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The Withdrawal Agreement – It Is Not Over Yet

  • United Kingdom
  • Brexit
  • Competition, EU and Trade

14-11-2018

Today, the Cabinet met to consider the deal concluded between the Commission negotiators and the UK negotiators agreed on 13 November 2018.

The first question is whether Cabinet approval will be given and, at the time of writing, it appears likely that the meeting will continue into the evening.

What do we know about the deal?

95 per cent of the content of the Withdrawal Agreement is already known. The rights of EU citizens presently living and working in the UK will be protected and similarly those rights of UK citizens living and working in the EU. The financial settlement of approximately £39 billion is also known. The terms of the proposed transitional arrangement to the 31 December 2020 means that there will be almost no change in the UK’s relationship with the EU until that date. The UK will remain in the Single Market and the EU Customs Union, and there will continue to be free movement of people between the UK and the EU. All existing EU regulatory, budgetary, supervisory, judiciary and enforcement instruments and structures will continue to apply in the UK. The Court of Justice of the EU (“CJEU”) will, until 31 December 2020, still be the ultimate arbitrator on all EU laws including all new EU laws which will come into force in the UK before 31 December 2020. The key change is that in the course of making those new EU laws, the UK will no longer be represented. There will be no Commissioner appointed by the UK, no UK membership of the European Council, no UK MEPs and no UK judges on the CJEU.

What about the border between Northern Ireland and the Republic of Ireland?

The key objective has been to avoid any physical infrastructure on that border and section 55 of the Taxation (Cross-border Trade) Act 2018 includes a legally binding requirement that there can be no hard border. The key challenge has been how to implement this obligation without separating Northern Ireland in terms of its treatment post-Brexit from the rest of the UK and whilst ensuring the continuation of frictionless trade even after the end of the transitional period.

The DUP upon whose votes the Government depends under the Confidence and Supply Agreement has been adamantly opposed to:

1) any different treatment of Northern Ireland vis à vis the rest of the UK; and

2) any solution to the hard border which could potentially drive Northern Ireland into the arms of the Republic of Ireland without a democratic vote with Northern Ireland.

The key stumbling block has been the “backstop”. This is the arrangement that could come into operation in the event that, by the end of the transitional period, no alternative arrangement to avoid a frictionless border has been achieved. Reports say that the solution found is to leave the whole of the UK in the Customs Union.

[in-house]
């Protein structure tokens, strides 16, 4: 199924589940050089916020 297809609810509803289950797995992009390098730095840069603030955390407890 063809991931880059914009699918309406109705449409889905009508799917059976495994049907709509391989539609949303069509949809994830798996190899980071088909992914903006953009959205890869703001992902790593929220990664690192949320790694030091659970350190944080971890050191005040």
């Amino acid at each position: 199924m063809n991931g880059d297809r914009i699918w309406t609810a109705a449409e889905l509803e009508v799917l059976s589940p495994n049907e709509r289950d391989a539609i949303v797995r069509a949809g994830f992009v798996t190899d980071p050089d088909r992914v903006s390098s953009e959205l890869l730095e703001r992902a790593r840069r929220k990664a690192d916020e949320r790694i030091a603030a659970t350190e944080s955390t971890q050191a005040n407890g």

Allowing the UK to remain in the Customs Union clearly poses risks to the Single Market as far as the EU is concerned. It also crosses one of the Government’s red lines in the negotiations which was to leave the Customs Union. The function of the border is not just for the imposition of tariffs, it is also to ensure regulatory uniformity across the Single Market and to ensure that adequate sanitary and security checks are in place as goods cross borders between the EU and non-EU countries. A backstop which involves the UK remaining in the Customs Union will inevitably entail regulatory alignment. The question we cannot answer until we can see the full text of the draft Withdrawal Agreement is what the Government has had to agree to in the shape of that regulatory alignment and whether more has had to be conceded in relation to regulatory alignment in Northern Ireland over and above that which will be required in the rest of the UK.

Our last observation is in relation to timing. If the draft deal is endorsed by Cabinet, the next hurdle is to obtain a simple majority of MPs to pass a resolution endorsing it. From the Prime Minister’s response to questions in the House today, it would appear that MPs will be able to make amendments to the resolution, raising the possibility of a conditional approval for the deal subject to the renegotiation with the EU of certain issues.

The continued presence of the UK in the Customs Union beyond the end of the transitional period is unacceptable to Brexiteers. The DUP at the time of writing have made it clear that they are unhappy with what appears to be “different treatment” for Northern Ireland than for the rest of the UK in certain respects. The timetable is already very tight, with the last possible date for an agreement being almost certainly the final European Council meeting this year on 13-14 December allowing very little time for any further negotiation. The transitional period will only come into effect if the Withdrawal Agreement is approved by both sides. The alternative will be a hard Brexit with no transitional period from 30 March 2019 onwards.

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